Seek real science, not witch doctors that can only prescribe drugs pushed on them by former cheerleaders who are recruited as pharmaceutical reps.

    1. Bob U says:

      Wow, you got that right about the pharma reps. They hire for looks as much as for the ability to peddle drugs to physicians. In fact looks + selling skills go hand in hand when selling to physicians. It’s tough to get 10 minutes of their time, so pharma companies have sought out the beautiful people among us. Is it any wonder the USA has the most sick people among the most advanced nations of the world?

  3. Paul says:

    this is absolutely bs! telomeres in human CANNOT be elongated since human somatic cells DO NOT have working telamerase, the enzyme needed for telomere elongation unless this cells are cancerous!

    talking about junk science, you have a TYPICAL example! c’mon CBS, verify your reports!!!

    1. Arnie says:

      Don’t be silly. The dinosaur media doesn’t have the money to check facts. The MSM is slipping away. Look at the wonderful job they did parroting the “facts” concerning the bin Laden assassination. Still not a single shed of real evidence. And look at “World Net Daily” today, which just did an expose on the Obama birth certificate, using experts who convincingly make the case that it’s a fake and a very poor one at that. The big networks appear to disseminate the news just as they receive it, especially if it comes from a government agency. Gee, it must be true, if it comes from the government. They should be more skeptical, but they just might not have the money needed to have enough fact checkers and investigative journalists on staff.

  4. Barry Vance says:

    Actually, telomeres can be elongated via teleromase activation. Google TA-65 as well as Sierra Sciences.

  5. Paul says:

    Barry, yes, telomerase activation can elongate telomeres; but that’s unnatural and does not happen in our bodies unless, as i said, the cells become cancerous. activatin of telemerases has unknown side effects which may lead to serious health problems.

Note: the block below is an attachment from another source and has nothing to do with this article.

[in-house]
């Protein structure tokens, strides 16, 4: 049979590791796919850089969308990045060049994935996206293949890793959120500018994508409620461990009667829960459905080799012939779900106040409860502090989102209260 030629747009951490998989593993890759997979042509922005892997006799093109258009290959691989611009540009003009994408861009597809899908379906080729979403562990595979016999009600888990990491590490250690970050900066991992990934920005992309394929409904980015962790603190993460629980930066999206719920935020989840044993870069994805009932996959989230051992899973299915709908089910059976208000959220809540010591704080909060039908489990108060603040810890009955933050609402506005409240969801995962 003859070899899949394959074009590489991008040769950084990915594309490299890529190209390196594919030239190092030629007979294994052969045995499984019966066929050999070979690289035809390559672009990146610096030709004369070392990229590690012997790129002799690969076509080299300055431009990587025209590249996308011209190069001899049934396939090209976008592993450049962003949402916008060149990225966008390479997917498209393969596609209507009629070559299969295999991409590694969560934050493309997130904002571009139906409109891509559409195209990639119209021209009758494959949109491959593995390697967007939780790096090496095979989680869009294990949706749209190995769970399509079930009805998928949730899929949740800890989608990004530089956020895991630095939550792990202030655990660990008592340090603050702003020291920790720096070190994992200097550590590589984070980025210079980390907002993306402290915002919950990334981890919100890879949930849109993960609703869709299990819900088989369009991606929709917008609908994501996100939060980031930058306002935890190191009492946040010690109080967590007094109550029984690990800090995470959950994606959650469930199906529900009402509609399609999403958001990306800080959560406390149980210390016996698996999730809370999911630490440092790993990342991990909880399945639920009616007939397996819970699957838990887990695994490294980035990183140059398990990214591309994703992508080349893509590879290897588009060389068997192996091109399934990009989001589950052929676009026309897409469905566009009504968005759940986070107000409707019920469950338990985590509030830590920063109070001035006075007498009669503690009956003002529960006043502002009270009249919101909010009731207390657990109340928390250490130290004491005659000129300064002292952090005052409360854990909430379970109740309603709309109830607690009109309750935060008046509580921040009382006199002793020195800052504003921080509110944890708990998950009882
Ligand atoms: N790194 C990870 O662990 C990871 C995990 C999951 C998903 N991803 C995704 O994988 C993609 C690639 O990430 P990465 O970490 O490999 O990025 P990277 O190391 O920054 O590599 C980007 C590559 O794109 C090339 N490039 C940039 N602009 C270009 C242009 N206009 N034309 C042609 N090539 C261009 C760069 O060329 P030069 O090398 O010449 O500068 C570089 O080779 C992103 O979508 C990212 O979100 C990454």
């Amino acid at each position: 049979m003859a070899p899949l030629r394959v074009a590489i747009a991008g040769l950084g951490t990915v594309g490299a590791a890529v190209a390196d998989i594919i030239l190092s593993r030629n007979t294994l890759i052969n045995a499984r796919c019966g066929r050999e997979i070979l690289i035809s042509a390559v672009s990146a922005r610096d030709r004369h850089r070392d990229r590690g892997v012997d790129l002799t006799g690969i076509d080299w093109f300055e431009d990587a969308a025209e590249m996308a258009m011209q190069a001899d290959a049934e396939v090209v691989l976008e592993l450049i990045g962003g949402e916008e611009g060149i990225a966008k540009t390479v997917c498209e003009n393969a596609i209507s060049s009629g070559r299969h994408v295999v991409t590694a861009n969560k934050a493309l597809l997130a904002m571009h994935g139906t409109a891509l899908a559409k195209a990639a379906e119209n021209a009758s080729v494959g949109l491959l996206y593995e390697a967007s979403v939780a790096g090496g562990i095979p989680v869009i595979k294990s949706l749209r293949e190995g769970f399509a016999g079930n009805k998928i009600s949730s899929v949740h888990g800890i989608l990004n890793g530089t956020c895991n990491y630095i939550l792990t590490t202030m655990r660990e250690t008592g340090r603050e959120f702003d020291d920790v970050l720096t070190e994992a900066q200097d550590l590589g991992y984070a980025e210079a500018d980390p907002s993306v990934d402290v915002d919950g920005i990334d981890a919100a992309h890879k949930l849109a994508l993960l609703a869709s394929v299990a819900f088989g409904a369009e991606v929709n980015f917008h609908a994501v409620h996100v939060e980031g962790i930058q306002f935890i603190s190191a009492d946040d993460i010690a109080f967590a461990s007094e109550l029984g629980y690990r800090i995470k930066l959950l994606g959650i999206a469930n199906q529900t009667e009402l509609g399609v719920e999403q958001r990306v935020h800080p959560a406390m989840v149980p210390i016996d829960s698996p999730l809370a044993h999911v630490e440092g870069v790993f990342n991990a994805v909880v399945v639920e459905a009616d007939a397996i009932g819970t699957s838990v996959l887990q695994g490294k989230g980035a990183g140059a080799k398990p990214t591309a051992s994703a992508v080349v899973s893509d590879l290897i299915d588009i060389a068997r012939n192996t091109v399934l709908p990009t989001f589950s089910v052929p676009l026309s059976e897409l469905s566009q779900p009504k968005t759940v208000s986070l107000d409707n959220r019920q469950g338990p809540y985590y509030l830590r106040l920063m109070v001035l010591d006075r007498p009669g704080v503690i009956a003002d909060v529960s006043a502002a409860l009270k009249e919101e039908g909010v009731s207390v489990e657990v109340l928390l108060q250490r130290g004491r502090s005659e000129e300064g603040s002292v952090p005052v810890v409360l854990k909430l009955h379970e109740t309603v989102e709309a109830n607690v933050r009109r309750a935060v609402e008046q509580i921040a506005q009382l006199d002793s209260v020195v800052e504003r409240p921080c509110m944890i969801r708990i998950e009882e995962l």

most science report claim that telomeres are linked to aging (which is still largely a science mystery). but the actual direct link is not found yet, so activating telomerase in hoping to prolong life or enhance health is science at infancy at best. but this CBS video claims that telomerase can grow back on is absolutely outrageously misleading.

  6. Patient A says:

    Gee..I can tell you she stressed just by hearing about her morning/day. No expensive DNA test necessary. Just like frivolous lawsuits are causing insurance rates to rise, so does frivolous medical testing. What I want to know is if they have a ‘stupid’ test, but again…I think I can discern that pretty well already.

  7. John C says:

    Don’t they have drugs to treat stress toom

  8. Michael McC says:

    As I understand it there is normally telomerase actiivity in several cell types (stem cells, hair follicle cells, some white blood cells,, and germ cells) and there may be somes (though not enough in the latter to maintain telomere length) in other normal tissue types. If this is the case you might see telomere lengthening under some metabolic conditions.

    Presuming stress shortens telomeres (especially if it does it without cell reproduction) you might also see “lengthening” in periodically renewed tissues (like platelet cells) when the stress is removed and new generations of stem cell offspring mature with less shortening.

    Since the article is about the development of a way to measure the telomere length (which would be the first cheap way to detect lengthening) and the line about lengthening seems to be a quote from one of the researchers, I wouldn’t dismiss it out of hand.

  9. tanstaafl says:

    Sounds like another crock. DNA testing is useful if you want to find out whether or not you’re carrying a certaini trait, usually inherited.

    But this ? stress shortens telomeres ? I’d save my money, or the money of anyone who might be paying for it.

    There’s a sucker (or 50 suckers) born every minute.

    (And mom, slow down, a constantly hectic schedule simply isn’t worth it.)

    The doctor is out, 5 cents, please.